A field trip to Lovey Town

Madison artist Michael Velliquette’s miniature gallery mostly exists in the mail and on the Internet.

Madison artist Michael Velliquette’s miniature gallery mostly exists in the mail and on the Internet.


Michael Velliquette holds one of artist Gyan Shrosbree's works for Lovey Town's latest show, next to a cutout photo of Shrosbree herself. Photos by Scott Gordon

Michael Velliquette holds one of artist Gyan Shrosbree’s works for Lovey Town’s latest show, next to a cutout photo of Shrosbree herself. Photos by Scott Gordon

One of Madison’s more compelling art spaces has walls of foam board and usually rests on a large table or a pair of sawhorses. It’s got rotating curated shows with defined start and end dates, original artworks, and even openings complete with mingling crowds. But for most people, the only way to visit is on the Internet.

This is Lovey Town, a project Madison-based visual artist Michael Velliquette launched in 2013. Velliquette wanted a way to collaborate with and exhibit other artists, but needed to get around the obvious geographic and budgetary limits of shipping paintings around the country or the world. So he began asking artists to send him miniature works in the mail, and constructed a mouse-maze-scale gallery space to hang them in.

“I don’t think of them as miniature,” Velliquette clarifies. “It’s not just the artists’ work miniaturized—they literally make small-scale works.”

He got the name from his nephews, who call their closet full of stuffed animals Lovey Town.

The gallery is currently showing its 11th exhibition, mixed-media artist Gyan Shrosbree’s The Glamour Is Gone, running through December 15 (although, like the previous 10 shows, it will be preserved indefinitely online). All 10 of the previous shows have been group shows.

When Velliquette started Lovey Town, he also wanted “to do something with other artists and in my studio that wasn’t so kind of tainted by the experience of making my own work and getting it out into the world,” he says. But the project soon took on a common element with Velliquette’s original work: cut-paper components. For Lovey Town’s first group show, Velliquette printed out full-body photos of the artists, cut them out, and put them on little stands so they could populate the gallery space. As the second show came together, the artists started telling Velliquette that their friends wanted to come to the opening too.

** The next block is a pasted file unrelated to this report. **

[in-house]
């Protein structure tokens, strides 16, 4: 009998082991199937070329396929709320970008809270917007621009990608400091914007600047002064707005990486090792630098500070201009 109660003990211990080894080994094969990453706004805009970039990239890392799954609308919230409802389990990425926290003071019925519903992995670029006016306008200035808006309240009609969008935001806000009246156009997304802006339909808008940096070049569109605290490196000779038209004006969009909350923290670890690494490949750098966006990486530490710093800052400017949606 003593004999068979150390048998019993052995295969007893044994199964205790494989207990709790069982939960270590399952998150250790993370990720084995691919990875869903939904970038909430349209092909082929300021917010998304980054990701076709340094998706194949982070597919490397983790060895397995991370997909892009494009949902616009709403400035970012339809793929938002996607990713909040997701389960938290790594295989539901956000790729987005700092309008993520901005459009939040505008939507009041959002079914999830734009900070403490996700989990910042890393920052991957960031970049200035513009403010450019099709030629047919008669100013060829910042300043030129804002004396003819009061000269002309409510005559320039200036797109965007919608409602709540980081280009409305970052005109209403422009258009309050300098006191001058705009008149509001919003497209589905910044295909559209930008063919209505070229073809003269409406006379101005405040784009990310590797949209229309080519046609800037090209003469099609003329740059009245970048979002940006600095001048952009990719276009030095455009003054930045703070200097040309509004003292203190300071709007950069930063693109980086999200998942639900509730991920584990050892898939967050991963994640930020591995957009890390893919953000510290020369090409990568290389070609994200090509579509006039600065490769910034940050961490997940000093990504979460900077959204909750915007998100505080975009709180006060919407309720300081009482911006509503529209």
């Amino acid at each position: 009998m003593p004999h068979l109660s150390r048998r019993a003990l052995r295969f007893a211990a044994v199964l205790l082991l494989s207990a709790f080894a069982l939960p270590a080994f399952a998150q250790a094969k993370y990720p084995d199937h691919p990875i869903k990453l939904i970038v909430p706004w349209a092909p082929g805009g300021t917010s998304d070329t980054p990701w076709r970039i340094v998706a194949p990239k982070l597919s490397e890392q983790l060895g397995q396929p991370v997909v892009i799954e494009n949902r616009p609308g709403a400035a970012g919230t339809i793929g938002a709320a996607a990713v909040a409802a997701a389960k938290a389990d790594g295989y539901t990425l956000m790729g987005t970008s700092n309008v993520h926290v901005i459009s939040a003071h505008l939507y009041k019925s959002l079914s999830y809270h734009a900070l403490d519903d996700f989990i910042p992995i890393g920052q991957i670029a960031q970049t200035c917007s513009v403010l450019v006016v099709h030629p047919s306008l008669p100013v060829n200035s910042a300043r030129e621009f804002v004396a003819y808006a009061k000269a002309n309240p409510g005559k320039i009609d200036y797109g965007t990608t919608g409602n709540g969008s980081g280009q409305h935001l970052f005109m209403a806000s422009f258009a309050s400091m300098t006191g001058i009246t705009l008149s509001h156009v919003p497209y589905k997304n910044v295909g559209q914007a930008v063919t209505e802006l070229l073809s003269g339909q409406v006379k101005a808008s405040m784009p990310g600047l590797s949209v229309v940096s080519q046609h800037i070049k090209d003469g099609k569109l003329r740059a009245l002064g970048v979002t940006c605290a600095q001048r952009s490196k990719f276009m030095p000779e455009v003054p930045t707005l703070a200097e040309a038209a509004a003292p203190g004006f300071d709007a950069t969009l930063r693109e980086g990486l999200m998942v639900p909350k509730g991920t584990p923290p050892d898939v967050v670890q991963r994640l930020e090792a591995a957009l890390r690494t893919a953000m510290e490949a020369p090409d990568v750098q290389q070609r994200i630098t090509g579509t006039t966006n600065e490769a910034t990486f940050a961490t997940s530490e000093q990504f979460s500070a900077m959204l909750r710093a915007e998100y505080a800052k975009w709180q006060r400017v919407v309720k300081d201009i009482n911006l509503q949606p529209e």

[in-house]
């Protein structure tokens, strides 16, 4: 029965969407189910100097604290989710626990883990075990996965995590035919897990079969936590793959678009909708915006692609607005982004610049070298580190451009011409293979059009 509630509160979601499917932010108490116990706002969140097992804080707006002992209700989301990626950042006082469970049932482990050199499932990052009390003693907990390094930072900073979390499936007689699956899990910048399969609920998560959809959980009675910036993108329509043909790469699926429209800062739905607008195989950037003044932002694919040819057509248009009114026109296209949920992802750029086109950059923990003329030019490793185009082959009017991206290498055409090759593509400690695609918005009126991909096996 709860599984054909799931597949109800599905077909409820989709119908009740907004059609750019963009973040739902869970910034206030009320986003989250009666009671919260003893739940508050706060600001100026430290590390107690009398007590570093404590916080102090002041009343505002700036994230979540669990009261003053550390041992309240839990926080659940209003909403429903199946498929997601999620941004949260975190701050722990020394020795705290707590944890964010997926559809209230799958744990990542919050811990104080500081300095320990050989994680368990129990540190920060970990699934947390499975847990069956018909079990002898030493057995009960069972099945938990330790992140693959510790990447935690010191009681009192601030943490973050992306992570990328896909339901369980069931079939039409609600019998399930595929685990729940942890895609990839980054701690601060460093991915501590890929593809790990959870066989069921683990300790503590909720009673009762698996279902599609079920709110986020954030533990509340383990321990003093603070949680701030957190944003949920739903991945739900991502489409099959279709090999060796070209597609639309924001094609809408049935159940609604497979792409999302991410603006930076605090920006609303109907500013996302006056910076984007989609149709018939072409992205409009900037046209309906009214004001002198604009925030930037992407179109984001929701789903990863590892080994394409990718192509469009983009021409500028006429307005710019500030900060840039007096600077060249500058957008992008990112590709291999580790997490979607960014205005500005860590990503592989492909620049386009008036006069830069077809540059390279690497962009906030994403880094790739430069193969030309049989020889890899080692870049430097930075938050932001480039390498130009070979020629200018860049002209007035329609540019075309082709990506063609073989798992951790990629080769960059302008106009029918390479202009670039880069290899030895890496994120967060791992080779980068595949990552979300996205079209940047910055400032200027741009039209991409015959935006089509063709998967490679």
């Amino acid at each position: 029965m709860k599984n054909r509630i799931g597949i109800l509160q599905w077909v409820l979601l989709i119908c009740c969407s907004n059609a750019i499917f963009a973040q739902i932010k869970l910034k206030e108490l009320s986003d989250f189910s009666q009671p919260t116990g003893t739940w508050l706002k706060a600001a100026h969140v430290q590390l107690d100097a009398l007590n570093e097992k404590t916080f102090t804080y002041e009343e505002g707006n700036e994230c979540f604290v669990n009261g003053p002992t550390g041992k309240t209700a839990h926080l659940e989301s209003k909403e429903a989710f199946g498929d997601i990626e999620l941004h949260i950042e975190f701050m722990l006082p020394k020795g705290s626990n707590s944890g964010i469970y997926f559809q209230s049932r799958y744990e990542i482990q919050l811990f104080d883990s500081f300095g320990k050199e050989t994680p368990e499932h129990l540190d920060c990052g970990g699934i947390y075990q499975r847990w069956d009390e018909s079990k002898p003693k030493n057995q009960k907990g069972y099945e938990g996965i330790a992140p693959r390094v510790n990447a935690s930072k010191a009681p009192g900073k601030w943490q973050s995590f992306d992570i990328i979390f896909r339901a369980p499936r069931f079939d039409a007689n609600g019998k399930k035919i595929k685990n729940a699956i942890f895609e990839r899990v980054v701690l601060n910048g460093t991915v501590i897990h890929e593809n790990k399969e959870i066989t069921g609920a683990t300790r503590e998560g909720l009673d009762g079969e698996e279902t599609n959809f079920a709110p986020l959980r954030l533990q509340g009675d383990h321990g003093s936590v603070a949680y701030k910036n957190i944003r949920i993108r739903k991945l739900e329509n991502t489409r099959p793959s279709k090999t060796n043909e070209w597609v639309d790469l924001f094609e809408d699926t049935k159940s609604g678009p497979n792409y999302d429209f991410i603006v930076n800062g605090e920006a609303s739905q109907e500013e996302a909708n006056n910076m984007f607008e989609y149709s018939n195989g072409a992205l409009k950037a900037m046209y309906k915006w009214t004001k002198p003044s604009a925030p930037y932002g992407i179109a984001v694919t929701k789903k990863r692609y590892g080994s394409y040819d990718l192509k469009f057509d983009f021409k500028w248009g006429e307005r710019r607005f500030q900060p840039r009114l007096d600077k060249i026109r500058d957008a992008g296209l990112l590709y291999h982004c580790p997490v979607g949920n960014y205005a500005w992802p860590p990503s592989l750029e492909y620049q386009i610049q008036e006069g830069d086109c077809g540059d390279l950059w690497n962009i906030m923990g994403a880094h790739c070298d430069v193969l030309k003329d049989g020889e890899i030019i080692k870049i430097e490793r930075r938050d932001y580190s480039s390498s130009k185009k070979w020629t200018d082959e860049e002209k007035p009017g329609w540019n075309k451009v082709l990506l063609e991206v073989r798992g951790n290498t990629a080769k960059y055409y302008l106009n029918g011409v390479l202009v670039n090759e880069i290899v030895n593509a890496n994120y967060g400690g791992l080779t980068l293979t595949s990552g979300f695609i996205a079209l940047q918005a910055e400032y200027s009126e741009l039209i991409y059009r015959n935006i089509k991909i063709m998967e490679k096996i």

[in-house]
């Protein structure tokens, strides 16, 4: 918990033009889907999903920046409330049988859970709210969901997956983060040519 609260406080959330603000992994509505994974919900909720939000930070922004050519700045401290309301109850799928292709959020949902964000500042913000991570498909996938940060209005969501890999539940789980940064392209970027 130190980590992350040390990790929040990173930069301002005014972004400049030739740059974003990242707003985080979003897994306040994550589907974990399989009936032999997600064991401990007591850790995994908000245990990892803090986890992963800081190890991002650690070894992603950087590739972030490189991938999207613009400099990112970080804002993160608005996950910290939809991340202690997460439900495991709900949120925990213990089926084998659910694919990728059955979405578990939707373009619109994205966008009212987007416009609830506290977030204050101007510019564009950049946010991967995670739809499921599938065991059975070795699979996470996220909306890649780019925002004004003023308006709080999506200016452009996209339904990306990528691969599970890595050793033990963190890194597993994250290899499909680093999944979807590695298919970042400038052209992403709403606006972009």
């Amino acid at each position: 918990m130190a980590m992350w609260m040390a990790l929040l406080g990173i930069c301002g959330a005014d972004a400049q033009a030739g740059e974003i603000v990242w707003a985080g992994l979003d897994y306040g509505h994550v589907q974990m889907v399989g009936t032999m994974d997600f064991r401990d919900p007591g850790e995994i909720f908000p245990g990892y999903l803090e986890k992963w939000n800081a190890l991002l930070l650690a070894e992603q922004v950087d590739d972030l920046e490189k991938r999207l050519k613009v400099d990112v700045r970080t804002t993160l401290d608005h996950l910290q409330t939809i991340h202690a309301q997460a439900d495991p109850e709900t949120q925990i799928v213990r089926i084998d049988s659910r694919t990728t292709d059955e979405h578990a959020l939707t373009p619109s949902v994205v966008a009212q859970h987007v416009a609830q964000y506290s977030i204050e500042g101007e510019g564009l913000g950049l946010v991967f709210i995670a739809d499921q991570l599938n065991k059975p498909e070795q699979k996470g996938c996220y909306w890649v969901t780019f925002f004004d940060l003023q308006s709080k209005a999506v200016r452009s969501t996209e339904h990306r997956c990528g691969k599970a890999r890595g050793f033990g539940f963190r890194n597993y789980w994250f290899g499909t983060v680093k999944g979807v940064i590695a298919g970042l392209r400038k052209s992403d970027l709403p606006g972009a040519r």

“I started getting these viewers trickling in through people emailing me their photos,” Velliquette says. “Most of these people I don’t know.”

He now has between 500 and 600 of these cutout photo-dolls, some of which are documented in the “Townsfolk” section of Lovey Town’s website. (He’s also got an info page up for people who wish to become visitors.) Most of them strike goofy poses, or contemplate the art in mock-serious attitudes. But some are doing yoga or ballet poses, and a few outliers have costumes, including a troupe of mimes. To add another layer to all this, Velliquette brought the physical gallery to the Madison Public Library on Madison’s most recent fall Gallery Night, and took people’s photos and printed and cut them out then and there.

What you eventually see on the website is photos of these cut-paper photo dolls hanging out in the miniature gallery in front of the small-scale works. The effect is that of an affectionate riff on the art world and the weird mix of socializing and art-appreciation that is an art opening. The population of Lovey Town simultaneously reflects the insularity of the art world and how Velliquette has expanded his group of friends and collaborators through the project.

Tone Madison contributor Sarah Witman and I visited Velliquette at his studio in downtown Madison in early October, when he was in the middle of setting up the current show. (We initially planned to turn it into a podcast segment, but the audio got screwed up; we interviewed Velliquette jointly). At the time, a large table in the center of the studio was covered with a pile of Lovey Town’s denizens, and the gallery itself was broken down to its foamboard components and leaning against a wall. The physical gallery has generally measured about 30 by 40 inches, though for Shrosbree’s show, it expanded to 30 by 80 inches.

“For each show, it’s become kind of a clean slate of building a whole new gallery from the ground up,” Velliquette explains. For the most part, Lovey Town the physical thing has just resided in Velliquette’s studio, though for one recent show, he shipped it to a friend in Berlin.

In addition to the elaborate conceit of the gallery itself, Velliquette creates more conceptual space to play with in the booklets he creates for each exhibition. For one, he had a group of American and German artists submit jokes, then ran them through Google Translate and printed the results. His favorites include “What’s brown and sticky? A stick” and “I wondered why the softball was getting bigger, and then it hit me.”

Occasionally, one of the artists Velliquette asks to contribute to Lovey Town isn’t quite into the concept. That said, the whole unlikely project has turned out to be more durable than your average sheet of foam board.

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